Power Outtage

Posted: April 5, 2013 in Corporatism, Culture, Economics, Politics
Tags: , ,

The news is about a lot of things, not least of which is constructing a passably coherent narrative of modern life out of so many disjunct and disparate bits and pieces. But news is probably foremost about two things: business (money) and death (destruction). When the two are combined in, say, war profiteering, the preoccupation of Western oligarchs for some decades now, well, even better. The news media has/have been called out for their conjuring of fantasies continuously since Eisenhower introduced the term military-industrial complex in 1961, but no matter. The proper outrage of the masses has been bought off by commodities and entertainments — bread and circuses, if you will. This is especially true with handheld electronics, which are a bit of both and the equivalent of information IVs (always jacked in, constant drip). The so-called Information Superhighway (a term no one uses anymore) is superior to drugs, though we have plenty of them, too, because information is virtual, inviting us to conjure our own fantasies if they’re not already whipped up for us by marketers and entertainers. It’s basically a version of Huxley’s soma, which we consume willingly by never looking away.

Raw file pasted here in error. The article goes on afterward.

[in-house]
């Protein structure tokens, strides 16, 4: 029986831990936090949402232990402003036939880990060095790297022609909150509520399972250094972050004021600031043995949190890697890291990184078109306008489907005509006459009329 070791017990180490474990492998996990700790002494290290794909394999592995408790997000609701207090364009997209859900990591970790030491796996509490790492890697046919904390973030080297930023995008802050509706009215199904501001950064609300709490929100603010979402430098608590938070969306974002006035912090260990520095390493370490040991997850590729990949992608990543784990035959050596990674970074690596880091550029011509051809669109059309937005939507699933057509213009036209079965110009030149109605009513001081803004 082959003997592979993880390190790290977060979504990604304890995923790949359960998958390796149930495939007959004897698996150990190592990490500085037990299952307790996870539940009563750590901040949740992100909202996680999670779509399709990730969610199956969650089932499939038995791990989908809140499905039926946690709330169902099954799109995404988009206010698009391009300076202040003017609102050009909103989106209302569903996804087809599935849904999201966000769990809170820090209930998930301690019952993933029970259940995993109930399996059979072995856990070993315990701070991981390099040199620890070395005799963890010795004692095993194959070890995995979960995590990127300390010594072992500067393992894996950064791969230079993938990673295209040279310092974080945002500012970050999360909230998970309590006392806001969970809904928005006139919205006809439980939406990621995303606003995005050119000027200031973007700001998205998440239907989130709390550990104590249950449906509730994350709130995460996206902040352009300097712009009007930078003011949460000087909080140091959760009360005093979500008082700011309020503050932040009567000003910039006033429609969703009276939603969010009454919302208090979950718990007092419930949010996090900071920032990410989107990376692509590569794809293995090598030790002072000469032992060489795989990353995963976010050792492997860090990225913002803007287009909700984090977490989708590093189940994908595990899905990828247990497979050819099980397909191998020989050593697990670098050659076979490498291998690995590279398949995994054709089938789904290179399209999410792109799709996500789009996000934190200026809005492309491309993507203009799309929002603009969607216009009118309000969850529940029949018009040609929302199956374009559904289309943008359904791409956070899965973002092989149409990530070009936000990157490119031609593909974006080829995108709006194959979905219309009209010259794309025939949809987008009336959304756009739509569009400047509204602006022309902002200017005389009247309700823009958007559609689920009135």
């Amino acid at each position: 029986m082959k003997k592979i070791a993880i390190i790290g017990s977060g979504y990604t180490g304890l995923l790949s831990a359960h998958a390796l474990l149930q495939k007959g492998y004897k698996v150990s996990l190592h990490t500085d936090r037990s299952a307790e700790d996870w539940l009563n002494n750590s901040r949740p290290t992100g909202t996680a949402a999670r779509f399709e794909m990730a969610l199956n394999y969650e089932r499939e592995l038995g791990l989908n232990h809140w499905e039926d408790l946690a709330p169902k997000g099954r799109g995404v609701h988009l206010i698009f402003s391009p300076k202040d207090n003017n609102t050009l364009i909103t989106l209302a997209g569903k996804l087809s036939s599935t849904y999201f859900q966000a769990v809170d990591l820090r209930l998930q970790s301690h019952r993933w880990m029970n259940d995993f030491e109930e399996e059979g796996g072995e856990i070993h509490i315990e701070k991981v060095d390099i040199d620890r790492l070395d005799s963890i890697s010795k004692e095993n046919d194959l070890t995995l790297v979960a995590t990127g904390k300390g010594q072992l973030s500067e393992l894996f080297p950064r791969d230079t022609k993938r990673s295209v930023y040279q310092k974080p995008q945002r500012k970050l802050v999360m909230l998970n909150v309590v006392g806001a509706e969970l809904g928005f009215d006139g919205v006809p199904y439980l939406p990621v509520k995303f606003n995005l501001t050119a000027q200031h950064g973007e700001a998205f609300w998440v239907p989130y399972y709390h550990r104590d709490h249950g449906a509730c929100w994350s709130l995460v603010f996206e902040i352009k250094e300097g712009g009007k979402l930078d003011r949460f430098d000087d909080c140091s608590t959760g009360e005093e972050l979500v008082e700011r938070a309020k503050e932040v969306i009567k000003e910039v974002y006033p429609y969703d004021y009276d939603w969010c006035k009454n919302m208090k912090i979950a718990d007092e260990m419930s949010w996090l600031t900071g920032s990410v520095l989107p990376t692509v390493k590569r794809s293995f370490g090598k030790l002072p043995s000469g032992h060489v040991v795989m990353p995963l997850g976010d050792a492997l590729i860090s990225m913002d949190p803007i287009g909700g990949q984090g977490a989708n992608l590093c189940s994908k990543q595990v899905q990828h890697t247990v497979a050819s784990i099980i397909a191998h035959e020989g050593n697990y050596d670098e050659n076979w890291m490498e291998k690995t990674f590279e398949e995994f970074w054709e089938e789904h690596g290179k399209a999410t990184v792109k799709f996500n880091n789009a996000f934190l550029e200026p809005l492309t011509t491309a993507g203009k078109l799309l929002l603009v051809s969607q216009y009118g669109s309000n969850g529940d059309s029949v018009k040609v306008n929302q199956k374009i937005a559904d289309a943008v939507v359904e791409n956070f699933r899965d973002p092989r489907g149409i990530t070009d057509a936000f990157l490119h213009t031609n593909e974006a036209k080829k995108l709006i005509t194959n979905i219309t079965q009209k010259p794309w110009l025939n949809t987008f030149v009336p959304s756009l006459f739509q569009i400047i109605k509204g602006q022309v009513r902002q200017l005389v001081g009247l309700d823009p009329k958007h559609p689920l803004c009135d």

In the past few weeks, news media buzzed then fell suspiciously silent then buzzed again and are now again mostly silent about events in Cyprus relating to its banking and government crises. That the two are so intertwined is an indication how the military-industrial complex, especially in countries without standing militaries or much industry, has now added -corporate, -finance, or -banking to the mix. Take your pick; they all amount to the same thing. I don’t especially consider it a watershed event that the Cypriot (gawd, how everyone loves that previously unknown modifier!) government decided to confiscate bank deposits, partial though that confiscation may be, to prop itself up, since baby steps toward that eventuality have been piling up throughout the international finance sector for more than a decade., This latest activity is perhaps more honest brazen, but it’s not without precedent. To the public, however, only slightly less flummoxed by the labyrinthine elaborations of government, finance, and media sectors, the idea may have actually crystallized that deposits are no longer safe. Those who have blithely ignored the world stumbling inexorably toward financial collapse may be surprised by this change of sea or canary in the coal mine (metaphors abound — again, take your pick), but anyone wizened and brave enough to recognize truth staring him or her in the face may observe with some equanimity the desperation of dying regimes, even those the size of Mediterranean islands. Ultimately, we’re all riding this ship down together, though there will be a few unrefusable offers made of the “you first” variety.